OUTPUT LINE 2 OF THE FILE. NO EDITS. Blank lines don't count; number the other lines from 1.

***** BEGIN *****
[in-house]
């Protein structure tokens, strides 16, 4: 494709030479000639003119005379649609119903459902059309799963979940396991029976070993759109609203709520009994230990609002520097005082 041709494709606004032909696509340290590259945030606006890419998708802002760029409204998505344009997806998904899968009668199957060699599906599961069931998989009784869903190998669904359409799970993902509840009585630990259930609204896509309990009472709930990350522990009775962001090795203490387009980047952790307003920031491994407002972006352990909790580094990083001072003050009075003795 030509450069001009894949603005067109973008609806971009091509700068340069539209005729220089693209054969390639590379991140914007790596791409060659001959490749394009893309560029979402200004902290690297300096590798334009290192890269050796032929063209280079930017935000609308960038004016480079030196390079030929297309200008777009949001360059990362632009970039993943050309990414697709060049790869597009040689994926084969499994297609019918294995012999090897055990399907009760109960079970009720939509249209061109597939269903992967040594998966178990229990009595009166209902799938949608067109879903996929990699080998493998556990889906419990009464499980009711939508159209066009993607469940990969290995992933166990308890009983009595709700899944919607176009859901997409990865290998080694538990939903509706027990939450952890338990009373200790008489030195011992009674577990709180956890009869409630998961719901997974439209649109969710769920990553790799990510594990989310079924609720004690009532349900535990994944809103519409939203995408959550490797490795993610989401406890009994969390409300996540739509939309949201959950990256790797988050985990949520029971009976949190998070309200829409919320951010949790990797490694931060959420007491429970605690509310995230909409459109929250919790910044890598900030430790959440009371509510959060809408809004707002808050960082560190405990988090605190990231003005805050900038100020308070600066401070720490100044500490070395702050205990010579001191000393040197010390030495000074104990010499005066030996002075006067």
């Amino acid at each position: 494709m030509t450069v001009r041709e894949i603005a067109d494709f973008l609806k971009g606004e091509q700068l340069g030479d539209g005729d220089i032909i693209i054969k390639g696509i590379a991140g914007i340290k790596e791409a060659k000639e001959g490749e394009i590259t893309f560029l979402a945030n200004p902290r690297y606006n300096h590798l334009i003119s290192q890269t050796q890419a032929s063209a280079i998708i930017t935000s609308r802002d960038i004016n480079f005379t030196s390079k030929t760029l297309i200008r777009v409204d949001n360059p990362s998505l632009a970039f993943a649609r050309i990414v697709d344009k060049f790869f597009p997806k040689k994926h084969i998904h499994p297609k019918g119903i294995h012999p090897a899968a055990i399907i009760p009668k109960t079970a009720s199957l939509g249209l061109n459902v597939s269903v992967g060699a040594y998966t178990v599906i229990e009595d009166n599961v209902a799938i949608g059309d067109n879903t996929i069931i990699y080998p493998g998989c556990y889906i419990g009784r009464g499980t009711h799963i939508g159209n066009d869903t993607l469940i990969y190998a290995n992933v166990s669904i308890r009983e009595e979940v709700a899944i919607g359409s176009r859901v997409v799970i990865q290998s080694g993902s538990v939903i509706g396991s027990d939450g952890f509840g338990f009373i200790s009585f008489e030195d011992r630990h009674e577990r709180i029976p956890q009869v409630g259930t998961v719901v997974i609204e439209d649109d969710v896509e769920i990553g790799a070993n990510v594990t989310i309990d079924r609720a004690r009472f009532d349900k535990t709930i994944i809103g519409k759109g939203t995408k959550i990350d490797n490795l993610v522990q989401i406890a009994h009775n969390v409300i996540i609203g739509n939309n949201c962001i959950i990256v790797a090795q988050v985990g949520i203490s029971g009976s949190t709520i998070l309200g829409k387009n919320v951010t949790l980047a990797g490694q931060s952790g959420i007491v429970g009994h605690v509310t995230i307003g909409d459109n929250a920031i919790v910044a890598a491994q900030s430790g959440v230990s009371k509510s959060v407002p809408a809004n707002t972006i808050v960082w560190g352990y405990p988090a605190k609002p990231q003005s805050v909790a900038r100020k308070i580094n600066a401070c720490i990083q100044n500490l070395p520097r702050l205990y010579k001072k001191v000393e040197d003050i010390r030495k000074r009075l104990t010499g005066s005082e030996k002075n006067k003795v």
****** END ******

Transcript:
């Protein structure tokens, strides 16, 4: 494709030479000639003119005379649609119903459902059309799963979940396991029976070993759109609203709520009994230990609002520097005082 041709494709606004032909696509340290590259945030606006890419998708802002760029409204998505344009997806998904899968009668199957060699599906599961069931998989009784869903190998669904359409799970993902509840009585630990259930609204896509309990009472709930990350522990009775962001090795203490387009980047952790307003920031491994407002972006352990909790580094990083001072003050009075003795 030509450069001009894949603005067109973008609806971009091509700068340069539209005729220089693209054969390639590379991140914007790596791409060659001959490749394009893309560029979402200004902290690297300096590798334009290192890269050796032929063209280079930017935000609308960038004016480079030196390079030929297309200008777009949001360059990362632009970039993943050309990414697709060049790869597009040689994926084969499994297609019918294995012999090897055990399907009760109960079970009720939509249209061109597939269903992967040594998966178990229990009595009166209902799938949608067109879903996929990699080998493998556990889906419990009464499980009711939508159209066009993607469940990969290995992933166990308890009983009595709700899944919607176009859901997409990865290998080694538990939903509706027990939450952890338990009373200790008489030195011992009674577990709180956890009869409630998961719901997974439209649109969710769920990553790799990510594990989310079924609720004690009532349900535990994944809103519409939203995408959550490797490795993610989401406890009994969390409300996540739509939309949201959950990256790797988050985990949520029971009976949190998070309200829409919320951010949790990797490694931060959420007491429970605690509310995230909409459109929250919790910044890598900030430790959440009371509510959060809408809004707002808050960082560190405990988090605190990231003005805050900038100020308070600066401070720490100044500490070395702050205990010579001191000393040197010390030495000074104990010499005066030996002075006067």